Most VMware admins are familiar with VAAI (vStorage API for Array Integration), a key API to make storage faster, more efficient, and easier to manage in vSphere environments. In this blog, I explain how VAAI affects storage within vSphere environments and what each primitive does and its inherent benefit. I also describe how Tegile flash arrays are certified by VMware for VAAI.
The below table lists VAAI primitives, their brief descriptions, and their benefit:
For more detailed descriptions, please refer to this VMware KB article #1021976
Storage Certification: is required by VMware to ensure these APIs are working correctly with the storage array, and recertification is required every time a vendor releases a major firmware update. Here’s a link to the searchable page to the VMware Compatibility Matrix, which specifies storage models, protocols, and the VAAI primitives that are officially supported. Tegile supports all the VAAI primitives for NFS, FC and iSCSI protocols.
VMware Compatibility Matrix: VMware publishes the compatibility matrix based on submitted and accepted certifications from hardware vendors. As an example, the following screenshot shows a partial listing for a Tegile IntelliFlash™ T3800 array as shown in the VMware compatibility matrix for search criteria: Partner Name: Tegile Systems and Array Type=FC.
The following screenshot (based on a search for Tegile and FC) shows how the VMware compatibility list shows the VAAI block primitives certified for Tegile T3800 array with IntelliFlash 3.0 firmware.
Tegile LUNS and VAAI: To check which VAAI primitives are supported from the command-line, use the following command after logging in to an ESX host. Ironically, the naming for each of these is different in different places, command outputs, compatibility list, and documentation.
Displaying VAAI Extended LUN Statistics
It is useful to monitor VAAI operations if you encounter any performance issues performing certain operations. For example, you may want to monitor VAAI operations if it’s taking a long time to clone or run SCSI-UNMAP. In fact, it is always recommended to monitor SCSI-UNMAP when reclaiming space.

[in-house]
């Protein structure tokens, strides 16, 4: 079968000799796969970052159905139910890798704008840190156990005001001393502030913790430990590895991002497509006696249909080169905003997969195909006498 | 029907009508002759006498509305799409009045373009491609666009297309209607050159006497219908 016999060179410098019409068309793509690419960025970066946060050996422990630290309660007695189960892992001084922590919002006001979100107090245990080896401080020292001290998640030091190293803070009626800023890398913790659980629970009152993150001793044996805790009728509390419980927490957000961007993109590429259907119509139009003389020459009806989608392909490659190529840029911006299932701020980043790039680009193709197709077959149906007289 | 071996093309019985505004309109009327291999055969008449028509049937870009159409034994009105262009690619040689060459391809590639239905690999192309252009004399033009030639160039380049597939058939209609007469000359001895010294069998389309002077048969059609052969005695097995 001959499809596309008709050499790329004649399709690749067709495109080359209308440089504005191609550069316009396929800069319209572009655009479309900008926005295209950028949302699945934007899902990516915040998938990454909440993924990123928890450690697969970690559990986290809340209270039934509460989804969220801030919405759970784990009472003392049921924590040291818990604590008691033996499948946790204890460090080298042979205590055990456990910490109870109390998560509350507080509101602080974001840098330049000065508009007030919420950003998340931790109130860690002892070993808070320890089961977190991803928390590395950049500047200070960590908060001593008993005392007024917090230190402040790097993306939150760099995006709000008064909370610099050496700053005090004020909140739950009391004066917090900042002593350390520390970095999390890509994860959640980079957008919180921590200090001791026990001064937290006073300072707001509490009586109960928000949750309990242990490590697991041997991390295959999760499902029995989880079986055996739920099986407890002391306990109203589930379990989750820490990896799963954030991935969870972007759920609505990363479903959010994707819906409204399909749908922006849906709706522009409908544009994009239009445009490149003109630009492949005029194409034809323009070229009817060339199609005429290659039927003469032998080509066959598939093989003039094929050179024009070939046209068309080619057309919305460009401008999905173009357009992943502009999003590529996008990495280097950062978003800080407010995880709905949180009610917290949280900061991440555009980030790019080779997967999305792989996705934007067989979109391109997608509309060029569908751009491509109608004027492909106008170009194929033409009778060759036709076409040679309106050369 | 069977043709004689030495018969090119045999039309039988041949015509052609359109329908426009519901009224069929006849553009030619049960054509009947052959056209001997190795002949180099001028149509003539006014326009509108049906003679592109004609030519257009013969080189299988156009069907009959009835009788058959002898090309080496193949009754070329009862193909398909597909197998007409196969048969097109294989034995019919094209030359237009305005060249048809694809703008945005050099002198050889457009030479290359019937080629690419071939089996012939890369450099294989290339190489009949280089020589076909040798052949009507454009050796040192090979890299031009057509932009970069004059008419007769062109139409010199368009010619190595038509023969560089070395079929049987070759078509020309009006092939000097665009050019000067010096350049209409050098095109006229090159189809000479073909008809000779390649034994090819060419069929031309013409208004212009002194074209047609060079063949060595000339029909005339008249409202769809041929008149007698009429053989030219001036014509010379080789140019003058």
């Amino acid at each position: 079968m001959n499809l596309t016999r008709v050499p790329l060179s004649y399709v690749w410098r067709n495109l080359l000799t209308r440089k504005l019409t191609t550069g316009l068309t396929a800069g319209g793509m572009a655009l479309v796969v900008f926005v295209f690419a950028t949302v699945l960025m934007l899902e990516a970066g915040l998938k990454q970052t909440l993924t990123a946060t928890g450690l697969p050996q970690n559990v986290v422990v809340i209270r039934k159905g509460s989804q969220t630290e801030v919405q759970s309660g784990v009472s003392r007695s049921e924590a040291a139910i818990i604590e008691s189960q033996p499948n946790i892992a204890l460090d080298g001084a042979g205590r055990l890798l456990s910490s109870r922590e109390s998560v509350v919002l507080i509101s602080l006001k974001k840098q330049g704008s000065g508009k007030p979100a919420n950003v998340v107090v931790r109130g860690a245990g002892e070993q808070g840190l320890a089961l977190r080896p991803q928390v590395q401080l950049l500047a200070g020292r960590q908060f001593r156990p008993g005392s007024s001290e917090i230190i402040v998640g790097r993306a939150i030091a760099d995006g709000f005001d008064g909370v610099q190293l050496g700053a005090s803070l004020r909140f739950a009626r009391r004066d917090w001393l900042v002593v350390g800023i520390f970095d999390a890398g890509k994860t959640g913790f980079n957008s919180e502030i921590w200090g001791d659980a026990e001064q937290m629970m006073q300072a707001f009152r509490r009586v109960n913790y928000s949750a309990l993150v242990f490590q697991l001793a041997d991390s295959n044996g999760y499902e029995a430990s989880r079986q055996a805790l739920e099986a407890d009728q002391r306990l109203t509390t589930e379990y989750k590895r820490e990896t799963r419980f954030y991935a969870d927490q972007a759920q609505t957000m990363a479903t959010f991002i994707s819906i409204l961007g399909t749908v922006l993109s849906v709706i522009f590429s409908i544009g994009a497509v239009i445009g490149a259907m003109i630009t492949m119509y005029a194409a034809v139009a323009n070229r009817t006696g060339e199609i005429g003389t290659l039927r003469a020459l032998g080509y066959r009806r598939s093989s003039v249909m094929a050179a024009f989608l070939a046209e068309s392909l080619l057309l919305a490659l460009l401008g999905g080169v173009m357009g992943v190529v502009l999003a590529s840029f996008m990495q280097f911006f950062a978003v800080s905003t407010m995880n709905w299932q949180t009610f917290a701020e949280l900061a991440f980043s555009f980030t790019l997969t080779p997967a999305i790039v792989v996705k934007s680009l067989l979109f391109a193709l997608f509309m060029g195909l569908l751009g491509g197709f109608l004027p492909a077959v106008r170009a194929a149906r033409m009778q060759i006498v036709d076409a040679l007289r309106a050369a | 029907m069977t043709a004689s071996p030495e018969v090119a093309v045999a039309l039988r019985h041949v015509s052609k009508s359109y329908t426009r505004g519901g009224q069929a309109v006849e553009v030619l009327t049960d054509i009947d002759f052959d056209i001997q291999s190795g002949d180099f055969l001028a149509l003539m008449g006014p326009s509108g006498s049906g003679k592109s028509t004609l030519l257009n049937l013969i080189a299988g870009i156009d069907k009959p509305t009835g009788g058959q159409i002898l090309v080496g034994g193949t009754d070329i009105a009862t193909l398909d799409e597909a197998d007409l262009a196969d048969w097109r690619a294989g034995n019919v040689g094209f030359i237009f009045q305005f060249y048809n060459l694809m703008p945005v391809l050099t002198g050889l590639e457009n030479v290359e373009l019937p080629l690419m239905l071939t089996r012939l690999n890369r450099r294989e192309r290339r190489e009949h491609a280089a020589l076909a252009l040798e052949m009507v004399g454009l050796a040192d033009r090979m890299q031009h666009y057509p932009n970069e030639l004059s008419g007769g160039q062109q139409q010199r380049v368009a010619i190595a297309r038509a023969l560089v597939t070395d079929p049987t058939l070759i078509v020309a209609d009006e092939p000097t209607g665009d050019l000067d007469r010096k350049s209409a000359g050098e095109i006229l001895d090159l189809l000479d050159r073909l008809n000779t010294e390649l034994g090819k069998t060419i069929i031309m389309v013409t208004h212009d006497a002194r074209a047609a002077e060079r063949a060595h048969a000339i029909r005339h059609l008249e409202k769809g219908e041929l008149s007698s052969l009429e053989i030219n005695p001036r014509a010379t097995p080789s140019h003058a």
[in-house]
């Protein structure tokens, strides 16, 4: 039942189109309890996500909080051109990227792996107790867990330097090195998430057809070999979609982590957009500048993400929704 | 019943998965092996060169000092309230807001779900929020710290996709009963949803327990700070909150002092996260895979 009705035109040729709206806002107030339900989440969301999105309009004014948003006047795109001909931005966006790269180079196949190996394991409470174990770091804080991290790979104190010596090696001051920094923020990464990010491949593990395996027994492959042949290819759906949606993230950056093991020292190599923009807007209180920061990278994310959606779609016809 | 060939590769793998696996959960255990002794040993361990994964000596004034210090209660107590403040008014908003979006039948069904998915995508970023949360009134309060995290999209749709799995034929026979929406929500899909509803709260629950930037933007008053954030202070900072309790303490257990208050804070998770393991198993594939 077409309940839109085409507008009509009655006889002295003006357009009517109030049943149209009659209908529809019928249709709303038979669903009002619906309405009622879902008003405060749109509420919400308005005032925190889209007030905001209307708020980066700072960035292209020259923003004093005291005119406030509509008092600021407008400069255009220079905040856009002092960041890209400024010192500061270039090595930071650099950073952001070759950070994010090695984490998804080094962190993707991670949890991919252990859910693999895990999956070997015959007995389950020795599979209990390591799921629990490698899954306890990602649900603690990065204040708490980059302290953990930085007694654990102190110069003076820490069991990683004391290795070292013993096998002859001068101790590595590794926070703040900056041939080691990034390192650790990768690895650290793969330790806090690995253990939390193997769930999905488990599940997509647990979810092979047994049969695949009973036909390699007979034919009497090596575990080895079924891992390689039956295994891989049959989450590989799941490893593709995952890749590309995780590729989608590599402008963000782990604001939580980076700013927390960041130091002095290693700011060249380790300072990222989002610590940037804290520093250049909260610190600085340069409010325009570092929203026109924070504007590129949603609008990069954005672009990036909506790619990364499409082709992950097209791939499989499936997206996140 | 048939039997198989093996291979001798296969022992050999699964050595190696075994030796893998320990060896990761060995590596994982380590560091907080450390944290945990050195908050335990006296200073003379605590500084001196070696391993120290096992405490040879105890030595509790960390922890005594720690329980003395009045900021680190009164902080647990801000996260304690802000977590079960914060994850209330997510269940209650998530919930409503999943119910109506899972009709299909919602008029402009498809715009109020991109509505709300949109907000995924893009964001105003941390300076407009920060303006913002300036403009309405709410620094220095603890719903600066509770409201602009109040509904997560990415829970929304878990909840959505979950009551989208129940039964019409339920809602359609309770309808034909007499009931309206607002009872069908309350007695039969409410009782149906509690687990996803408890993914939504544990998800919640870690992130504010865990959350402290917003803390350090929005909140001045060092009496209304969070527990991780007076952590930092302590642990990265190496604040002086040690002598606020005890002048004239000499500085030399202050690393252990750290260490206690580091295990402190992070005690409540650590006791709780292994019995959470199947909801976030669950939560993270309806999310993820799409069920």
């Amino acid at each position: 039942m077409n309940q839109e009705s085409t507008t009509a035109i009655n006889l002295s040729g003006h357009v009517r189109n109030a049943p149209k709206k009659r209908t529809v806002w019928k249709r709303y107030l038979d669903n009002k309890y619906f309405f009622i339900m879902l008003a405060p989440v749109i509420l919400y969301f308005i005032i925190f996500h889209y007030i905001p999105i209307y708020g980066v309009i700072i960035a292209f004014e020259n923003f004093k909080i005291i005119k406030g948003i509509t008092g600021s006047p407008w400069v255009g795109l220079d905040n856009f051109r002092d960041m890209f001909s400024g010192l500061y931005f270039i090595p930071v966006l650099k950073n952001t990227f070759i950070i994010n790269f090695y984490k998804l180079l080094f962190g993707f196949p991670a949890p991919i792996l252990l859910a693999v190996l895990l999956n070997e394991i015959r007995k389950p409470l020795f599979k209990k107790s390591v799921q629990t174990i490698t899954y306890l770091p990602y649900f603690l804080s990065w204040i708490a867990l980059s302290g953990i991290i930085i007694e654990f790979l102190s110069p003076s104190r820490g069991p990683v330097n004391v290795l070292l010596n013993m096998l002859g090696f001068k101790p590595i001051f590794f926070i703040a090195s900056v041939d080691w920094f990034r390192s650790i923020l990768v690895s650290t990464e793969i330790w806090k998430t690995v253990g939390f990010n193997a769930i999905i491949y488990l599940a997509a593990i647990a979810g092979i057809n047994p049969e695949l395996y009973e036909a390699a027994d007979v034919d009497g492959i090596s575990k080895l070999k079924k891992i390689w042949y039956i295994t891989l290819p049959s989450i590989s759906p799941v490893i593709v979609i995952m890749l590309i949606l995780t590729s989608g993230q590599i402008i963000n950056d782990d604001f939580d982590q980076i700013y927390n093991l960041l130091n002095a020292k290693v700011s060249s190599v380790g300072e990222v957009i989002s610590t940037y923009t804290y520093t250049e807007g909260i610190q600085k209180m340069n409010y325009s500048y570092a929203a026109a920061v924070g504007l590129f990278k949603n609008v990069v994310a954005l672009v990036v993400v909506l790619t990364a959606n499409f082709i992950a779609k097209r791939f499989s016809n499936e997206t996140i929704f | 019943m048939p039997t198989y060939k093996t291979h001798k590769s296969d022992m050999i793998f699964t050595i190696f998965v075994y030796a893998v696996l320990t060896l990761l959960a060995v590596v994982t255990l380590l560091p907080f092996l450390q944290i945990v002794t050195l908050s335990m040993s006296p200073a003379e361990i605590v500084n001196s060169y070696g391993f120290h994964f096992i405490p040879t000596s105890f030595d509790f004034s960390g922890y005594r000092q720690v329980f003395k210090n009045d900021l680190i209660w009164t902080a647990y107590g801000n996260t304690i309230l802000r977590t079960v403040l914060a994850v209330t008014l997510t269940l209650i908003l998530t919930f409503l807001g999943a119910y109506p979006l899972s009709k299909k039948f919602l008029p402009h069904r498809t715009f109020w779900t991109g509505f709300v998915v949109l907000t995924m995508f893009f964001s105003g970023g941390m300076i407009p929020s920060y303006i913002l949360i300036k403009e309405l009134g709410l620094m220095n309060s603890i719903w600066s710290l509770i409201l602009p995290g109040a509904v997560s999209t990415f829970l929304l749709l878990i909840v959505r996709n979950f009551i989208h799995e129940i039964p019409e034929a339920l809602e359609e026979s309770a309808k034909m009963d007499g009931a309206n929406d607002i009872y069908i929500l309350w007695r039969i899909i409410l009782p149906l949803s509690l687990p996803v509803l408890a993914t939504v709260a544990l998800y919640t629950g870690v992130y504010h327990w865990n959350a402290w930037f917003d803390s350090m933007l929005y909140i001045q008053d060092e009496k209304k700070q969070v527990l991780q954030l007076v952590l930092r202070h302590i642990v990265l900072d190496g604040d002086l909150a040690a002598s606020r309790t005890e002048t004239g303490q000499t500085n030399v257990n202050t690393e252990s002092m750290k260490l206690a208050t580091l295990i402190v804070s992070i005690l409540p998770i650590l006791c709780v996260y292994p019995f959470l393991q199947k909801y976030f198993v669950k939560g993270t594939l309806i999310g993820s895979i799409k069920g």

VMware vSphere shell has a performance-monitoring tool called ESXTOP. ESXTOP has the ability to display extended statistics for LUN(s), which can be selectively enabled to monitor if a particular VAAI counter is incremented or not on a VAAI operation. The following sections show how extended statistics for VAAI performance can be monitored using ESXTOP.
Monitoring VAAI primitive performance:
- Start ESXTOP on the ESXi host
- Press “u” on the keyboard to look at Disk VAAI statistics (without extended stats)
- Press “f” to add new fields as below and press “O” and “P” to enable them. You could disable others if you only want VAAI statistics. Pressing a parameter again will disable it (toggle)
(partial listing – * means that column is displayed in ESXtop)
* O: VAAISTATS= VAAI Stats
* P: VAAILATSTATS/cmd = VAAI Latency Stats (ms)
- Press any key to return to main (disk) screen. You will see additional fields as below for VAAI Stats.
CLONE_RD – number of successfully completed CLONE commands where disk device was a source
CLONE_WR – number of successfully completed CLONE commands where disk device was a destination
CLONE_F – number of failed CLONE commands
MBC_RD/s – CLONE data read per second (in MB)
MBC_WR/s – CLONE data written per second (in MB)
ATS Operations (atomic test & copy):
ATS – number of successful ATS operations
ATSF – number of failed ATS operations
Block Zero Operations:
ZERO – number of successful block zero operations
ZERO-F – number of failed block zero operations
MBZero/s – Megabytes reclaimed
DELETE – no of successful delete operations
DELETE-F – no of failed delete operations
MBDEL/S – Megabytes deleted
- Either the array doesn’t no support the VAAI primitive; in this case it is better to disable the primitive for better performance;
- Or it’s a bug with the VAAI implementation; if that’s the case, contact your storage vendor to get this issue fixed via firmware patch and then enable it.
Keep in mind though, when a VAAI primitive is disabled, it gets disabled for the entire host that is connected to the SAN and all storage enclosure. Therefore, selectively disabling a VAAI primitive by array vendor is not an option. There is a VMware KB article #1033665 that shows you how to disable one or more VAAI primitives if required.
As of IntelliFlash version 3.5, Tegile supports VAAI for NAS for the following additional primitives:
- Full Copy
- NFS Fast File Clone (will enable VCAI [View Composer Array Integration] for linked clones)
For more info on VAAI for NAS, refer to the following document for more details
A storage array that supports VMware VAAI primitives provides significant advantages in performance, manageability and efficiency. VMware’s certification program ensures that customers can reap these benefits when they’re using VMware-certified storage.
VMware storage compatibility matrix is an easy and searchable page that provides confirmation of certified storage with vSphere to a customer before purchasing and deploying it.
It is also possible to determine if VAAI primitives are supported from ESXI shell command-line.
ESXtop, a native ESXi performance utility provides an easy way to monitor and measure VAAI performance. VAAI primitives can be disabled as a stop-gap solution, if there are too many failed VAAI operations that are causing performance issues.